iskm: What did you to your chosen Kate Moss images and why?
MR: I like to have a certain irreverence toward materials and tools in my practice, to use them in ways not prescribed, in hopes of generating new kinds of results. I also have a love for DIY, low-fi, and residue of process. For iskm, I used a really basic Photoshop tool and simply played with layer opacity. Then I recorded a video of this shifting image with my phone, which I’d propped on my computer with a stack of Post-its before capturing a video still for the iskm collage. When I first learned about iskm, I loved that it teetered on the line of serious and playful, rigorous and casual. In my practice and with this piece, I want the tools I use to be relevant to the subject matter and tone. So for Kate, Photoshop and a Post-it tripod were obvious choices.

Here is Meghann's Untitled (ishotkatemoss) video:

iskm: Have you worked with video before?
MR: I have and actually made a video that, very much like the Kate piece, slowly oscillated between two similar images. It was called 'Athens 4am' and depicted a view looking out of a window onto moonlit, bare wintery trees. The focus shifted from the distant trees to the pane of the window, where condensation had collected on the glass. The change was almost imperceptible, but there was never a stasis moment, where change wasn’t happening. Applying a similar approach to Kate seemed in line with the ideas driving this piece.

iskm: How do you feel your approach to photography/art making affected your kate moss work?
MR: I love scientific imagery for the reason that I believe science is constantly revealing just how little we know. Each new image of the cosmos or nano particles reveals that what we previously saw, and therefore believed, is in a state of constant unknown. With Kate, I applied this same curiosity around both the tools and the idea of identity of a thing that is in flux, illusory, and perhaps a disappearing concept all together.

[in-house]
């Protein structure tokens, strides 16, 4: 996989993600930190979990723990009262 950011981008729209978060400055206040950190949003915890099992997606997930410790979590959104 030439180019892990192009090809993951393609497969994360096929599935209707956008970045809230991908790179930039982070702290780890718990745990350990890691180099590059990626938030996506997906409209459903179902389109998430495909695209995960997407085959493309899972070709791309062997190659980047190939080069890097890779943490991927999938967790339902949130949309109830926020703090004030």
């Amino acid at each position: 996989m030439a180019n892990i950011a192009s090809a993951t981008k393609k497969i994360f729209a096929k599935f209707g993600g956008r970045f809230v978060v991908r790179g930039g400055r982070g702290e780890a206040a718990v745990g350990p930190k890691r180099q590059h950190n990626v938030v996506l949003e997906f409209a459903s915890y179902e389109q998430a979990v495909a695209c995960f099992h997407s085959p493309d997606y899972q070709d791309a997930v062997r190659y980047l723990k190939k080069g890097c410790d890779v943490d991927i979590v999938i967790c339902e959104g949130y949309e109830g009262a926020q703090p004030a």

iskm: Which photographer/s would you most want to most see involved in iskm?
MR: Walead Beshty because I love his banal process that creates literal traces, and yet the image quality transcends that. The crumpled cyanotypes and photograms feel like exquisite representations of some intricate system or place however they're just crumpled paper and light. There's something really smart about his work in how simple the treatment is. 
Also I’m part of this really kickass group called Library Candy and I’d love to see each of those artists (Eric William Carroll, McNair Evans, Lucas Foglia, Jason Fulford, Katy Grannan, Chris McCaw, Richard Misrach, Nigel Poor) respond to ishotkatemoss.

iskm: Thanks so much Meghann.
MR: This was fun.

More of Meghann’s stunning work can be seen at Over to you Library Candy!
Observe. Slow Down. Shoot. Submit. 

Sunday, November 2, 2014

ishotkatemoss turns 1!

iskm was launched on November 2nd, 2013

One year later:
Over 300 images in the collage 
+ 80 blog posts
+ 11 Photographer Series features
= Almost 20,000 views 
from more than 60 countries ...

Can't wait for our terrible twos!

Observe. Slow Down. Shoot. Submit.

How many ways ...

... are we all seeing the same thing over and over again? 

Observe. Slow Down. Shoot. Submit.